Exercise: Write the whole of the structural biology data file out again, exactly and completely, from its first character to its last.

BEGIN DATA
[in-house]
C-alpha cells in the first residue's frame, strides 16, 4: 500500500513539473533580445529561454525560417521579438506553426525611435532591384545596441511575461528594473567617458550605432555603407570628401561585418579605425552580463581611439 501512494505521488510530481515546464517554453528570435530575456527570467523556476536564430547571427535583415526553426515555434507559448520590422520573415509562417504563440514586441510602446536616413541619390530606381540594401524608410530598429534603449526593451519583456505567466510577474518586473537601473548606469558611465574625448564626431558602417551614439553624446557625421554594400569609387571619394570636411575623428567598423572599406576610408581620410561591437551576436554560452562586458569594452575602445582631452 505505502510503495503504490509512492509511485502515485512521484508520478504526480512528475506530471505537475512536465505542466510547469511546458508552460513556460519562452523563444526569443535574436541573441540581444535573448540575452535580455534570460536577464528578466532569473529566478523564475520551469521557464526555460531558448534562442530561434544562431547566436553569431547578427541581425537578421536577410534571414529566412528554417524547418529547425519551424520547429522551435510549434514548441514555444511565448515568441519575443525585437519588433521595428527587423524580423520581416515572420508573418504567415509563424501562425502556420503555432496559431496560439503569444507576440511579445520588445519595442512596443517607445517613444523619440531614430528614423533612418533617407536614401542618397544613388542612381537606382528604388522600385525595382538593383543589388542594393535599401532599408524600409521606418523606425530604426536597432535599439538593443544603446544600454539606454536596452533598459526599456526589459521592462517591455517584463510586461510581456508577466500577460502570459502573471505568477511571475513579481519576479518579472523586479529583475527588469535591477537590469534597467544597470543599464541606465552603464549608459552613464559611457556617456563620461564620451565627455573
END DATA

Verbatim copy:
[in-house]
C-alpha cells in the first residue's frame, strides 16, 4: 500500500513539473533580445529561454525560417521579438506553426525611435532591384545596441511575461528594473567617458550605432555603407570628401561585418579605425552580463581611439 501512494505521488510530481515546464517554453528570435530575456527570467523556476536564430547571427535583415526553426515555434507559448520590422520573415509562417504563440514586441510602446536616413541619390530606381540594401524608410530598429534603449526593451519583456505567466510577474518586473537601473548606469558611465574625448564626431558602417551614439553624446557625421554594400569609387571619394570636411575623428567598423572599406576610408581620410561591437551576436554560452562586458569594452575602445582631452 505505502510503495503504490509512492509511485502515485512521484508520478504526480512528475506530471505537475512536465505542466510547469511546458508552460513556460519562452523563444526569443535574436541573441540581444535573448540575452535580455534570460536577464528578466532569473529566478523564475520551469521557464526555460531558448534562442530561434544562431547566436553569431547578427541581425537578421536577410534571414529566412528554417524547418529547425519551424520547429522551435510549434514548441514555444511565448515568441519575443525585437519588433521595428527587423524580423520581416515572420508573418504567415509563424501562425502556420503555432496559431496560439503569444507576440511579445520588445519595442512596443517607445517613444523619440531614430528614423533612418533617407536614401542618397544613388542612381537606382528604388522600385525595382538593383543589388542594393535599401532599408524600409521606418523606425530604426536597432535599439538593443544603446544600454539606454536596452533598459526599456526589459521592462517591455517584463510586461510581456508577466500577460502570459502573471505568477511571475513579481519576479518579472523586479529583475527588469535591477537590469534597467544597470543599464541606465552603464549608459552613464559611457556617456563620461564620451565627455573